Laura Seitz, Deseret News
Jamie Rossborough of Salt Lake City donates blood with the help of phlebotomist Natasha Williams at the American Red Cross Salt Lake Donor Center on Friday, July 6, 2012.

Blood donations are at the lowest level in 15 years, the American Red Cross announced, citing a variety of factors including the severe weather conditions and lack of donor activity.

"The American Red Cross fell 50,000 units short of its needs in June and will likely fall short again in July," it said, according to an MSNBC article.

This season is of particular concern due to the harsh storms that forced many blood drives to be cancelled, although summer is typically a slow season for blood donations anyway.

"The need goes up because there are more people traveling and there's more accidents," Kim Talkington, regional director of donor recruitment for Red Cross operations in Wichita, Kan., told MSNBC. "At the same time, donations fall because families are out of town on vacation."

The low blood supply has already forced the cancellation of many elective surgeries, and may lead to more cancellations down the road.

"In a worst-case scenario, more serious procedures — things like liver transplants that require a lot of blood — will not start until there is enough blood on the shelves," says Richard Benjamin, chief medical officer of the Red Cross in a USA Today article. "We need to do everything we can to make sure it doesn't get to that point."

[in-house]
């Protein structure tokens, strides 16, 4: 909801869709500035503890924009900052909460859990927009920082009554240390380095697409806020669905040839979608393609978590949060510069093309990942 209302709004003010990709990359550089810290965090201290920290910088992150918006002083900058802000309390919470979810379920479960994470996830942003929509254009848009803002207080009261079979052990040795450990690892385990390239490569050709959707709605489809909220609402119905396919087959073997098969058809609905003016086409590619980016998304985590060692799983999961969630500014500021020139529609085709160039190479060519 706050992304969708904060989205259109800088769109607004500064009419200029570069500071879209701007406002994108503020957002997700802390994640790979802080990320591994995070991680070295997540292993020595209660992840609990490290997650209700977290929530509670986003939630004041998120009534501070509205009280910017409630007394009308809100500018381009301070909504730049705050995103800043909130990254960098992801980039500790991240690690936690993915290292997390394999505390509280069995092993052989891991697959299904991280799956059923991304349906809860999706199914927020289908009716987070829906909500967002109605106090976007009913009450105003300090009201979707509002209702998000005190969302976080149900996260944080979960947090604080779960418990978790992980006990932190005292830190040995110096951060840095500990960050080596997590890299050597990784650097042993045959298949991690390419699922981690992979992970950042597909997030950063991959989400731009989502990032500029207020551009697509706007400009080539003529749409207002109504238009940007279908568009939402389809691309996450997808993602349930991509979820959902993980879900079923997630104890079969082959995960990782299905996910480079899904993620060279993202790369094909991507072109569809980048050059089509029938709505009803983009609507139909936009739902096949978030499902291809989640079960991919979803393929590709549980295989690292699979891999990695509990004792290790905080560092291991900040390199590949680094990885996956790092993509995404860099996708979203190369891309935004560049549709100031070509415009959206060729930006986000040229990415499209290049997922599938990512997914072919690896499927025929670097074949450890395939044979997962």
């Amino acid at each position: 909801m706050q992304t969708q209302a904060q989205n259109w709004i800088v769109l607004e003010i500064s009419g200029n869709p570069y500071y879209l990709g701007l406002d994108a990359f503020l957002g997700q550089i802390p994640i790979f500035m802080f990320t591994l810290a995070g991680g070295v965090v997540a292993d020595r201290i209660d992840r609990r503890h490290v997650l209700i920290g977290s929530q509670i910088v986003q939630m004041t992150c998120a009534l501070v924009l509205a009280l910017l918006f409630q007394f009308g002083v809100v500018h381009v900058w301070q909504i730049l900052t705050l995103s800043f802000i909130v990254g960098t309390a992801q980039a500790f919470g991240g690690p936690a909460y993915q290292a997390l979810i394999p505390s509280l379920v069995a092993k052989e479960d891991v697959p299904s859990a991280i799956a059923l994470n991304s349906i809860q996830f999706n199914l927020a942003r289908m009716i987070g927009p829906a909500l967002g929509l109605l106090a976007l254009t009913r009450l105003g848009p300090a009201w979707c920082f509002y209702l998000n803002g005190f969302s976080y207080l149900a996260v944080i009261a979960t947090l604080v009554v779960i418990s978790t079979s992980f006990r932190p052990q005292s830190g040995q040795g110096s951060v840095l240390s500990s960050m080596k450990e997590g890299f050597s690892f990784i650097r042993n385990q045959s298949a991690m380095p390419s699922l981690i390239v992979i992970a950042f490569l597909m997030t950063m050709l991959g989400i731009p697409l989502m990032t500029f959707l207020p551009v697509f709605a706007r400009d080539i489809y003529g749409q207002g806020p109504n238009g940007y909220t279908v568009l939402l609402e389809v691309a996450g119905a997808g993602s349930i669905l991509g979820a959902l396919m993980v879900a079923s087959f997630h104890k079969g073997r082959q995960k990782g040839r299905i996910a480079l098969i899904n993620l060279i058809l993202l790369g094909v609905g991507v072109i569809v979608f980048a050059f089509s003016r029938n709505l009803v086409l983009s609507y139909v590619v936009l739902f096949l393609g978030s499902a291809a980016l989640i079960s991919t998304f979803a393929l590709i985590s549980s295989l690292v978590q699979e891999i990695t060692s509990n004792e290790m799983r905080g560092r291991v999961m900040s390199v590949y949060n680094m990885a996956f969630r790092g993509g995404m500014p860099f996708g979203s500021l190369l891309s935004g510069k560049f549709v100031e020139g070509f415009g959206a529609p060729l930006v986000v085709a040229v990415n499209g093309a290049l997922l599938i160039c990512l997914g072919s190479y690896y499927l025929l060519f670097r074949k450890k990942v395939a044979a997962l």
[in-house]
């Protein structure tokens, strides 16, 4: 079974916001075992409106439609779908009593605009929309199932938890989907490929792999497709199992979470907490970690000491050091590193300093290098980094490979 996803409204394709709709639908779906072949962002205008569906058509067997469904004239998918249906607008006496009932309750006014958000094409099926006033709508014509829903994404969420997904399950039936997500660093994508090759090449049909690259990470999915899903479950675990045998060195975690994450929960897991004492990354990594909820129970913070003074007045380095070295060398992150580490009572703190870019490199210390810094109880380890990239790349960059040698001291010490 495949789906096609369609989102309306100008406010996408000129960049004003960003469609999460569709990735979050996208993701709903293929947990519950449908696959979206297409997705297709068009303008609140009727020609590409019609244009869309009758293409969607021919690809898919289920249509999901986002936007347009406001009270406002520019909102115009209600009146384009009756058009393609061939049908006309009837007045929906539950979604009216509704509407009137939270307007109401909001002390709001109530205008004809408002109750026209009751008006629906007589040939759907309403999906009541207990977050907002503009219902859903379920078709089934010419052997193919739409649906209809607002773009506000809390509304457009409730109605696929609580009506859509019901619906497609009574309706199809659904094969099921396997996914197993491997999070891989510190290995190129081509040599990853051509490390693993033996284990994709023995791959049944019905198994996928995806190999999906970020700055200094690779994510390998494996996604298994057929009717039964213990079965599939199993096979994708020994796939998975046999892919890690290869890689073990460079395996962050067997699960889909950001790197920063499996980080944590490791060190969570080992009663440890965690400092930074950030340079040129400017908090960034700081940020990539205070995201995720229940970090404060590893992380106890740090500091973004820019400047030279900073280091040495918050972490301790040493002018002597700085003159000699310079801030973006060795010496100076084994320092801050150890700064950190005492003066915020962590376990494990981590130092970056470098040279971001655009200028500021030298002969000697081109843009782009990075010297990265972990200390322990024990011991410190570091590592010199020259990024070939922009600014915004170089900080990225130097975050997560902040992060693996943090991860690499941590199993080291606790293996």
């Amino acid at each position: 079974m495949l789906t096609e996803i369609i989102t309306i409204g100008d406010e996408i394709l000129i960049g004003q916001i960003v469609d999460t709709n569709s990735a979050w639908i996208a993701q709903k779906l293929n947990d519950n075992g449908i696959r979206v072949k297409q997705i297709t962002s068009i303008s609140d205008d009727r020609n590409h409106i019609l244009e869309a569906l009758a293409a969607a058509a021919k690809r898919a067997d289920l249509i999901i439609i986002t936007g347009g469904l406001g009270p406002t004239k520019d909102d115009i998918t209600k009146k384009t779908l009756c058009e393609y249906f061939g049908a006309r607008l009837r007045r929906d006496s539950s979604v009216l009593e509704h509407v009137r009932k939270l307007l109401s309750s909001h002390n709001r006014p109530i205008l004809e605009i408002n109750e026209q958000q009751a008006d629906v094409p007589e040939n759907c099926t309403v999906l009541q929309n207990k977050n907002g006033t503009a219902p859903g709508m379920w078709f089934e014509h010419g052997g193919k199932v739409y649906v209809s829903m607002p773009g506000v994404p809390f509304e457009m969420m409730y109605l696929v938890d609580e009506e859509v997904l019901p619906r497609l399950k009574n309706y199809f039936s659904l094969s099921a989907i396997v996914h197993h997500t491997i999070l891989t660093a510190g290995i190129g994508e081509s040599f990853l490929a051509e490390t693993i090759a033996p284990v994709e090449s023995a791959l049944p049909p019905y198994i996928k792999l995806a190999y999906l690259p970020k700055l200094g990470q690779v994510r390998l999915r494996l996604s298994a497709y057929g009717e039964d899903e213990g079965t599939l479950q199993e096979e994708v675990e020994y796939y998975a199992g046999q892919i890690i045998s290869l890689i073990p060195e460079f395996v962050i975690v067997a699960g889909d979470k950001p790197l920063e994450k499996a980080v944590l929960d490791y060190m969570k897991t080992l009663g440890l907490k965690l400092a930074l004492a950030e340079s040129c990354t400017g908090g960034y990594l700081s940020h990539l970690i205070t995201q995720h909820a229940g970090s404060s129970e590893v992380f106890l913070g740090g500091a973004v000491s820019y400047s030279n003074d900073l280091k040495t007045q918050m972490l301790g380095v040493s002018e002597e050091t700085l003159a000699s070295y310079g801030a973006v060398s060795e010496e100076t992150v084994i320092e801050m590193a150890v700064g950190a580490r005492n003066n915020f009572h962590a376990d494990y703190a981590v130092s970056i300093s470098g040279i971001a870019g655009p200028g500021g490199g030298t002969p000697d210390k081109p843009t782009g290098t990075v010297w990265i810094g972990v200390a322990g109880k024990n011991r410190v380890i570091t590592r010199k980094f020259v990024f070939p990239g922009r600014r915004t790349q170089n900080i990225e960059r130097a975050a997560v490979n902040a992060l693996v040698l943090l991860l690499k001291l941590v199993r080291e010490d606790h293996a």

Individuals from organizations such as America's Blood Centers and the Blood Alliance are pulling out all the stops to encourage donation, including sending out "bloodmobiles" to sports stadiums and tracking donations with a free smartphone app.

"According to the ARC, more than 3,000 hospitals and transfusion facilities across the country need 17,000 pints of blood daily to have an ample supply," according to a TimesRecordNews article. "The organization said blood is needed every two seconds for someone in the country."

"We need people to think about the need for blood, because the need never goes away. The need never, ever goes away," said Diane O'Donnell, a Red Cross representative in Oneonta, N.Y. in the MSNBC article.